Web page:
The House That Kills
In its starred review Publisher's Weekly says: "Vindry displays gifts for puzzle making and a creepy atmosphere that will resonate with fans of John Dickson Carr." Noel Vindry wrote twelve locked room novels between 1932 and 1937, of a quality and quantity to rival his contemporary, Carr/Dickson, yet he has so far remained unknown to English-speaking readers. The legendary Boileau-Narcejac team, responsible for Vertigo and Diabolique, spoke of his "unequalled virtuosity" and "stupefying puzzles." Thomas Narcejac said that not even Ellery Queen or Carr were Vindry's equal. He was the poet of the puzzle novel The House That Kills ("LaMaison Qui Tue") was Vindry's first book, featuring examining magistrate Monsieur Allou and three baffling locked room mysteries. Locked Room International translates and publishes the works of French impossible crime author Paul Halter and other international authors past and present.
- Paperback | 151 pages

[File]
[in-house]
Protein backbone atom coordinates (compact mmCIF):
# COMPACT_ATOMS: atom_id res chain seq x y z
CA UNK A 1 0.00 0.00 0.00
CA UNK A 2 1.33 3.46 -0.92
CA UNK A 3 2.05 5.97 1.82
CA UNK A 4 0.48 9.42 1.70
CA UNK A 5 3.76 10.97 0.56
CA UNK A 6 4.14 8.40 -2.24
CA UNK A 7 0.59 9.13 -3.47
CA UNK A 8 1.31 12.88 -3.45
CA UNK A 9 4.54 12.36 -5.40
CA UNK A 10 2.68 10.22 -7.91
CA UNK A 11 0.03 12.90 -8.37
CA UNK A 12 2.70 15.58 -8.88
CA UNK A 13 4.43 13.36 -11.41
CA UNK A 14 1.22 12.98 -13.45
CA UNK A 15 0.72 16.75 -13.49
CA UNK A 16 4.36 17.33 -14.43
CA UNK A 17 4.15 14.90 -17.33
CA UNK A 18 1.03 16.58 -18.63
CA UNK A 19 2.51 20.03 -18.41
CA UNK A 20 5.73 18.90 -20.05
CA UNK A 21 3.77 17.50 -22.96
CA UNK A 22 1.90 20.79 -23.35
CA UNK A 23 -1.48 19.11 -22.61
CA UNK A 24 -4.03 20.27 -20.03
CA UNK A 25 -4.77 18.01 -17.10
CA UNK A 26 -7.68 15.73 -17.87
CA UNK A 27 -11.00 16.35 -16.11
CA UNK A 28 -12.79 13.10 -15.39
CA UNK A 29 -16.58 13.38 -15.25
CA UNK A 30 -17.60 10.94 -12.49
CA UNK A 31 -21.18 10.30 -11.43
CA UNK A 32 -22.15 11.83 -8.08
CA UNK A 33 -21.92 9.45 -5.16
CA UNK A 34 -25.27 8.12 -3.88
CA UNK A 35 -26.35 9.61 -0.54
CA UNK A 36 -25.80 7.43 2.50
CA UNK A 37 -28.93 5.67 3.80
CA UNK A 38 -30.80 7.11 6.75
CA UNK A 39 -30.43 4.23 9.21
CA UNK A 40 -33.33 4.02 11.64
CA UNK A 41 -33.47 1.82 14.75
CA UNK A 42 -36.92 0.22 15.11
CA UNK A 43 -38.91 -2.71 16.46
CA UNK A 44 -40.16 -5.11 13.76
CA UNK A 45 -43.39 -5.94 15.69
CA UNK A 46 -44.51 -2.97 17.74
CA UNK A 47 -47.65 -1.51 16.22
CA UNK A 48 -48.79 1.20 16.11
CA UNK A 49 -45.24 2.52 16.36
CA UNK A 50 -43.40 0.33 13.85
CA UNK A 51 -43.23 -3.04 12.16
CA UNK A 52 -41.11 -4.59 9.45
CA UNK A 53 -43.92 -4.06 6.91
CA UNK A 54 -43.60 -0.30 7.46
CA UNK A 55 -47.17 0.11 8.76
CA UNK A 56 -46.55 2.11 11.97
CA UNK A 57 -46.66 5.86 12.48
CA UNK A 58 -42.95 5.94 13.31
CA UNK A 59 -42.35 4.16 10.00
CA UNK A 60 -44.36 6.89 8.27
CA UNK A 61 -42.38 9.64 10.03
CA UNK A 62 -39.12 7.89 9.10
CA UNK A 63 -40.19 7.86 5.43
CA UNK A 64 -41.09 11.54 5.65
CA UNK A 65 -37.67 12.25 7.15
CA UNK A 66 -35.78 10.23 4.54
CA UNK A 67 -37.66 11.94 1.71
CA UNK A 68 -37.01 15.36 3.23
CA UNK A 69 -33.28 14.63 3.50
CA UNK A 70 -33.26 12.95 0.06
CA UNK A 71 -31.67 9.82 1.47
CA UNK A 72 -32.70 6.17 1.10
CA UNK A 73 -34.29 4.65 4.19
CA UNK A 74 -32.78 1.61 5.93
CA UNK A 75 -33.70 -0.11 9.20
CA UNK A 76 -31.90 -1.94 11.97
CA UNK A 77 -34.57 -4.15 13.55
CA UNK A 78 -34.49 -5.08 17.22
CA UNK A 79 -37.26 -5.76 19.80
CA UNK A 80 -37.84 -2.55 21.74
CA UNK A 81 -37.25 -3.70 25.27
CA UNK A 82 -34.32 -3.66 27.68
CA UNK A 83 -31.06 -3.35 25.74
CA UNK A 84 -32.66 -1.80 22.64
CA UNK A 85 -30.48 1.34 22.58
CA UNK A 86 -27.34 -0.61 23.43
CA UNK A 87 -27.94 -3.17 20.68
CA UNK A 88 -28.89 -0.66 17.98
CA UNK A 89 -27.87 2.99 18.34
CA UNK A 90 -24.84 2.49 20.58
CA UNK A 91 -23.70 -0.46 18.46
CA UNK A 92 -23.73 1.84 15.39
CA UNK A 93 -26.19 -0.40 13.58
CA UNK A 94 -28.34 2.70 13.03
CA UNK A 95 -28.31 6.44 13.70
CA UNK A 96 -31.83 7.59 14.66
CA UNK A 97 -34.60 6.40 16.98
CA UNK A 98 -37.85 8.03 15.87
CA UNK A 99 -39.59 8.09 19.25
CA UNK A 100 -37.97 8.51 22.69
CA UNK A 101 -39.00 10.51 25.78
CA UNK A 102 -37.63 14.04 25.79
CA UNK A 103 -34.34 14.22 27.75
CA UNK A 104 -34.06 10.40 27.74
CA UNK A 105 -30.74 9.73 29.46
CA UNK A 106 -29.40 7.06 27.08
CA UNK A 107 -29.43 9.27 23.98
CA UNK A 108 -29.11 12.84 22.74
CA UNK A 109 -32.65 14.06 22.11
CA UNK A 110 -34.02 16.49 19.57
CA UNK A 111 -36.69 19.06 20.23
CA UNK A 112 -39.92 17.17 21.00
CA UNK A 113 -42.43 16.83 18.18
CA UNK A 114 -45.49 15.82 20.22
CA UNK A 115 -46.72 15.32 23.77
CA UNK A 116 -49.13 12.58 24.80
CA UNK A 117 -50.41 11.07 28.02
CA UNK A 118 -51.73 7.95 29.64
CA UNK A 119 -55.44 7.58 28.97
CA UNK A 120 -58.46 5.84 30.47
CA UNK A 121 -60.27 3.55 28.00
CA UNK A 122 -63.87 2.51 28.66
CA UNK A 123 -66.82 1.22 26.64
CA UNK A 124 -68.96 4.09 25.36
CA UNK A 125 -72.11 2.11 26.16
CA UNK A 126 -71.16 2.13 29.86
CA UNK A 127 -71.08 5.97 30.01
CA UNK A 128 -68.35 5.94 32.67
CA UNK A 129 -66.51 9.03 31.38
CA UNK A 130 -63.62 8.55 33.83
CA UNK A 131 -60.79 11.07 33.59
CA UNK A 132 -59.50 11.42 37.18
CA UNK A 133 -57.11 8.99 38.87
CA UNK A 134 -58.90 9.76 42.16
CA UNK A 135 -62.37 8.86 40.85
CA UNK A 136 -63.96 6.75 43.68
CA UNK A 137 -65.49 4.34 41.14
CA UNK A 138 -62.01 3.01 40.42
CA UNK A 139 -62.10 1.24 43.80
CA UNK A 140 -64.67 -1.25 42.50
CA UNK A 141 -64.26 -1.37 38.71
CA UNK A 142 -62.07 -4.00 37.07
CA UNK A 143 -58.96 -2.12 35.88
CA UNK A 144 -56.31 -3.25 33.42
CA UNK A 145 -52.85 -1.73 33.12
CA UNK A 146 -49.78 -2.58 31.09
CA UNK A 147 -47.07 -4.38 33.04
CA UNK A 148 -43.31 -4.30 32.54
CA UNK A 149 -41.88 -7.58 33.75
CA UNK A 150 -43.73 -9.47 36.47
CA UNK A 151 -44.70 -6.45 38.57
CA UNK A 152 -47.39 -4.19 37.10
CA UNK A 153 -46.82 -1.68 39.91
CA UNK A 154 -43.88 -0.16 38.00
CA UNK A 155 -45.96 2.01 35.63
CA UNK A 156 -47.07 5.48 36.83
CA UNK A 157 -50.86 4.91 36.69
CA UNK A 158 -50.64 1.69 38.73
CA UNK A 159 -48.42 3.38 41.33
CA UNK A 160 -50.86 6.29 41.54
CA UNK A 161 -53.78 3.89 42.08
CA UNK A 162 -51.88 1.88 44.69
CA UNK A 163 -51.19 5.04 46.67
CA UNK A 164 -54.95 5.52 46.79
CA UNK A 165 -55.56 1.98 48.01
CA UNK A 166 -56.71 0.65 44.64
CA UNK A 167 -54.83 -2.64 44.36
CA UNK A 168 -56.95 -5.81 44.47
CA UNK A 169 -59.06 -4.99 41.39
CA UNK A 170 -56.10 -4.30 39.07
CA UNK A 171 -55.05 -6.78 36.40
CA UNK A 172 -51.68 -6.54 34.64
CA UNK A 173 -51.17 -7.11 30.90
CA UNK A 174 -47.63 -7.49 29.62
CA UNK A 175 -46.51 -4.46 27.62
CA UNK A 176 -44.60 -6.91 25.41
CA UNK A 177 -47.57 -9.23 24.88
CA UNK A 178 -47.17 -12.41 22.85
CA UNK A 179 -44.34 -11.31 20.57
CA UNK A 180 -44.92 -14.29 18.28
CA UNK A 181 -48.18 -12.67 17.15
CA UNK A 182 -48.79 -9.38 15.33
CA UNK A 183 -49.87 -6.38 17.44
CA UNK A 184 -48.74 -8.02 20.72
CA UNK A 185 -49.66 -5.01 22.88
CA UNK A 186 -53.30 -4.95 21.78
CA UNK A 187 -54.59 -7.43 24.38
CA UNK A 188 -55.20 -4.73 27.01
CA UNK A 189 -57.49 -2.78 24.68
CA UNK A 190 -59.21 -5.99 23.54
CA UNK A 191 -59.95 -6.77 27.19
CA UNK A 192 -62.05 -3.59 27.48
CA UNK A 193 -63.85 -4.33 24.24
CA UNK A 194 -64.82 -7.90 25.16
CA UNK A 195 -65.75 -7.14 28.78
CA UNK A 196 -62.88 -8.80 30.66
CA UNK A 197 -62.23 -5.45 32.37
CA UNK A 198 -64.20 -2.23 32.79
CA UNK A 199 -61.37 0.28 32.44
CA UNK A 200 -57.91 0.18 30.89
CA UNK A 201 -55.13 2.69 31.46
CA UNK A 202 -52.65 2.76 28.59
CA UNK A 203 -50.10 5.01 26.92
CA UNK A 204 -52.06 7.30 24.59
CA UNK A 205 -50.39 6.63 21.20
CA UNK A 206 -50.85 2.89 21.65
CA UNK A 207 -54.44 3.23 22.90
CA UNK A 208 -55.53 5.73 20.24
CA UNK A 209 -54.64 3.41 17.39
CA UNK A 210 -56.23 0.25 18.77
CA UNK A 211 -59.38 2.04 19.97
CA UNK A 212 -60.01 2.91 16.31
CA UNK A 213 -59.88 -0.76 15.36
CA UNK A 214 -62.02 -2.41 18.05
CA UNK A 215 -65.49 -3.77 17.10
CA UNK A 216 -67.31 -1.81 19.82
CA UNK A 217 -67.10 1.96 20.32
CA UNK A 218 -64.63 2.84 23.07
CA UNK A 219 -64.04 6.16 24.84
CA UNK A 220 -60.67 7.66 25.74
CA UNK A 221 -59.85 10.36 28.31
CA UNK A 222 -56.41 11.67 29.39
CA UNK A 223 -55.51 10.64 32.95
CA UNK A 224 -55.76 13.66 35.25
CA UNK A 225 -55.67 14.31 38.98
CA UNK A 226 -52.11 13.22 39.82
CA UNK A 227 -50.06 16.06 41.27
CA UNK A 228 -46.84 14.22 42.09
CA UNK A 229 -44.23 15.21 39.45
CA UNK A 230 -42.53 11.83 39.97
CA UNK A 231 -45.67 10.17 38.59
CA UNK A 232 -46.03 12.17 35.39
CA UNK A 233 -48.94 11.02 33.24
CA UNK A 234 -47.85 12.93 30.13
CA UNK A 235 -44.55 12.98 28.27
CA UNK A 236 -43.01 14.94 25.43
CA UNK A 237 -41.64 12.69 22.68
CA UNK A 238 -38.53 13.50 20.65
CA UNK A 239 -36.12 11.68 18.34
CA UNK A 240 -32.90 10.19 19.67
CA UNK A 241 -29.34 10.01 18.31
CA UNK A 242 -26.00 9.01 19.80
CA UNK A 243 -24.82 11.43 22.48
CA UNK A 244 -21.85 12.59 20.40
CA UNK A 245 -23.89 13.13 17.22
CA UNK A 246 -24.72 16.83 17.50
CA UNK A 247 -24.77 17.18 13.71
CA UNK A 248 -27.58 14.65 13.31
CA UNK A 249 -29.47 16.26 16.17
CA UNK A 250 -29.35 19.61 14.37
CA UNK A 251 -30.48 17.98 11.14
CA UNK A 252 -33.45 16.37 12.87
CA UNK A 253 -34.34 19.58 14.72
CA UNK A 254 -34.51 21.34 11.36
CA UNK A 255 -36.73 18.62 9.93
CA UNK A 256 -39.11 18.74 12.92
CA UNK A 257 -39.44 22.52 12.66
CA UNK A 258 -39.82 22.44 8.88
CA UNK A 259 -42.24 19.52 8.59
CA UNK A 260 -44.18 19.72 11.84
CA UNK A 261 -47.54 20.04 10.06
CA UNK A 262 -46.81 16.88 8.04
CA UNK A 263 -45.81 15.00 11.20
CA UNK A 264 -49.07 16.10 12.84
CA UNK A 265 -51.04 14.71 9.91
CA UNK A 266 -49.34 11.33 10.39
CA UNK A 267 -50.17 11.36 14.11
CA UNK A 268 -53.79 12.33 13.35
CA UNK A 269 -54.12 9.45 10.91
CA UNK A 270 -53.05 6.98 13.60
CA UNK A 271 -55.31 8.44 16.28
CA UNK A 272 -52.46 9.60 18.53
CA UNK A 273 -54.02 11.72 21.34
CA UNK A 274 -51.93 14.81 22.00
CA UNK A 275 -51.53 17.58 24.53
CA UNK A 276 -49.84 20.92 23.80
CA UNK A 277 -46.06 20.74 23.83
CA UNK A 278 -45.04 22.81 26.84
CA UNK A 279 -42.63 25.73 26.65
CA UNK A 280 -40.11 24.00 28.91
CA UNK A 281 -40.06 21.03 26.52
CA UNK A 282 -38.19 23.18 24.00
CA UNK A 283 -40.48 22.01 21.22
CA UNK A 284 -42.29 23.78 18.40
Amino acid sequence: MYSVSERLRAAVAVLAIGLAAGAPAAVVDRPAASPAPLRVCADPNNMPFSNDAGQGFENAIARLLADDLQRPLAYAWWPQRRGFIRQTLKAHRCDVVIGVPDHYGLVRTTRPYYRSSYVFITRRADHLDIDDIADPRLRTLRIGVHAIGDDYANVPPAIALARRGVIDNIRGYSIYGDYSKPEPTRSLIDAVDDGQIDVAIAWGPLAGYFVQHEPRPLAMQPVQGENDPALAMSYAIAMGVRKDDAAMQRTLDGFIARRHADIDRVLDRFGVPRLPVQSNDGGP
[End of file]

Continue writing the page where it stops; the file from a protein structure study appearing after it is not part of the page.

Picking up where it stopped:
- 152.4 x 228.6 x 8.89mm | 285.76g
- 29 Apr 2015
- Createspace Independent Publishing Platform
- Illustrations, black and white
About Noel Vindry
Noel Vindry (1896-1954) came from an old Lyon family from whom he inherited his passion for culture and gourmet cuisine. Shortly after acquiring a bachelor's degree he enlisted in the army, where he fought with distinction, earning a Croix de Guerre, but was invalided out in 1915 with severe lung damage. During his long convalescence he studied and mastered law sufficiently to become a deputy juge d'instruction (examining magistrate)-a position unique to countries practising the Napoleonic Code, whereby a single jurist is given total authority over a case, from investigating crime scenes to questioning witnesses; from ordering the arrest of suspects, to preparing the prosecution's case, if any (see Appendix 1.) He was appointed to serve in Aix-en-Provence in the south of France which, at the time, boasted the second largest Appeals Court outside of Paris, and which he chose because of its climate. Known as the "city of a thousand fountains," it holds a music festival every year to rival those of Bayreuth, Glyndebourne and Salzburg. In Vindry's time, it was known as La Belle Dormante (Sleeping Beauty) because "at night you can hear the grass growing in the streets," according to Georges Vindry.